We don’t have a pickled larynx from Dowland’s day – or Henry Purcell’s either; but we do have various fragments of different musical instruments from earlier times – and occasional surviving complete instruments. It is the study of these surviving artefacts that has kept alive the ‘early music movement’ for these last 40 years, and it is the fruits of these studies, applied research and skilled craftsmanship along with dedicated application of re-discovered fingerings and playing techniques that forms the basis of so much excellent live performance and recording of instrumental music from past centuries. But a recording of Handel’s dramatic cantata, Apollo and Daphne, I heard recently underlined the dilemma that has brought this present conference into being. Stylish and aware instrumental contributions that probably would have delighted Handel himself were paired with vocal contributions that were grossly inappropriate, and an assault to the ears of any Age – Handel’s, or our own.
It is the ‘explosion’ of interest in organology that creates the common sight in Basel, Switzerland (intensified as one approaches the compound of the Schola Cantorum Basiliensis) of dedicated lutenists or gambists walking, or cycling, to their next rehearsal with 2, 3 or more instruments strapped around their bodies – looking for all the world like over-burdened tortoises, or some badly abused donkey from Bulgaria. The alert, aware, sensitive lutenist today must own 8 or 9 different instruments (I have upward of 12 at last count) in order to cover the repertoire encountered in an average week’s rehearsing – in anything like an appropriate manner.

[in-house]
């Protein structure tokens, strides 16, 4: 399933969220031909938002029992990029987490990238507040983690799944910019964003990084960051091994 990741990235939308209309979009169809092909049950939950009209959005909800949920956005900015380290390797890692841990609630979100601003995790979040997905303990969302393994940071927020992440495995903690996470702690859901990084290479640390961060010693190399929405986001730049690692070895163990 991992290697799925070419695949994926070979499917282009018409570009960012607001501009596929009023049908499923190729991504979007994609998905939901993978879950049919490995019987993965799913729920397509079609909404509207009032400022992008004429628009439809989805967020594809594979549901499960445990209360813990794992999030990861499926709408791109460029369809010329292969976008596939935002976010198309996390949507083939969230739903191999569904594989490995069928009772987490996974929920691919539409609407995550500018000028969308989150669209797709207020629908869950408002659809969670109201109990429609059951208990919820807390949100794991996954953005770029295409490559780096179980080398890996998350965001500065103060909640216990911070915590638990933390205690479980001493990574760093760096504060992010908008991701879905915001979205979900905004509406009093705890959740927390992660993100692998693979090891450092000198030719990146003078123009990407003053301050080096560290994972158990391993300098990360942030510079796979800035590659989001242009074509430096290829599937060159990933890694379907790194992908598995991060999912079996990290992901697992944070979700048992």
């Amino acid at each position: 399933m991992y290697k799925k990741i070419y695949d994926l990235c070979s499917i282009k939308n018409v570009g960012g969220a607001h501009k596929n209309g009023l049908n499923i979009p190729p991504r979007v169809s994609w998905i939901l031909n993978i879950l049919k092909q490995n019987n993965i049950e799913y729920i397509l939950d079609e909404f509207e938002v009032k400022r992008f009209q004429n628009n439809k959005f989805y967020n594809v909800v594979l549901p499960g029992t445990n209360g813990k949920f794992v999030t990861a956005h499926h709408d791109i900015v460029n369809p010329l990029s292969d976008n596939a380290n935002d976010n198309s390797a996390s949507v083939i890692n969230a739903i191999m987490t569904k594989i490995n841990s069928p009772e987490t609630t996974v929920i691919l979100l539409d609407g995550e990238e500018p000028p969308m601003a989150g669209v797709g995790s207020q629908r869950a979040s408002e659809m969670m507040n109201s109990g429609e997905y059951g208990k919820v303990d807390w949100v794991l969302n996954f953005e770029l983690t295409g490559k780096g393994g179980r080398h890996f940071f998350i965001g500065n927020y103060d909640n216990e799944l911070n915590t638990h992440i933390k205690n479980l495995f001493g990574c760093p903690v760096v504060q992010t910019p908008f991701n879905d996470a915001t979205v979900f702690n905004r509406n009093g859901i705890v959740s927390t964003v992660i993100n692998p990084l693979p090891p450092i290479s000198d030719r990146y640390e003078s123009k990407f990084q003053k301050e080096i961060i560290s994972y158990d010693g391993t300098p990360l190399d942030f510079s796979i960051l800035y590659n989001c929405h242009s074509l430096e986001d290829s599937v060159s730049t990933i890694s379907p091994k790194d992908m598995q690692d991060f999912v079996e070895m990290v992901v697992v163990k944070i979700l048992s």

The singers can count themselves lucky – just the one piece of equipment that travels light – with them wherever they go, and this equipment has changed little over the last 1000 years and more. Diet has made us taller; abuse has increased obesity; hormonal changes are on the increase – but the throat, larynx, tongue, teeth, lips, palate and all the bits that make up vocalizing would appear, in essence, to be roughly the same now as that of a mendicant friar of Hildegard’s time. And yet this very instrument, common to all humanity, across time, geography, and vastly varying cultures is so infinitely flexible as to allow the creation of sounds, timbres and colours of such diversity as Japanese ‘Noh-drama’, Bulgarian Funeral Ululation, Aboriginal Gossip-songs, Frank Sinatra, Dame Nelly Melba, Mario Lanza, and Sting.
It is now a fact, and used in the ‘War Against Terrorism’, that the individual voice has an imprint as unique as fingerprints, the iris, and the very DNA of each of every one of us... and apparently more speedily identified in certain contexts than some of these features. With such diversity available, how can we begin to approach any particular repertoire with real integrity? How do we create appropriate performing, presentation parameters that take in ‘Historical Awareness’, ‘Composers’ Expectations’, ‘Poets’ Fancy’ – and act as a suitable translation for an audience today?
I suggest we look at these matters
all from an historical point of view, as far as our understanding allows. For
example, we know that ‘performance’ in the 16th century consisted of
three balanced energies, known most readily under their Italian labels: decoro, sprezzatura, grazia. Precisely
defining these energies is not the purpose here, but assigning to decoro all those things that can be
studied, prepared in advance, practised before the actual performance will be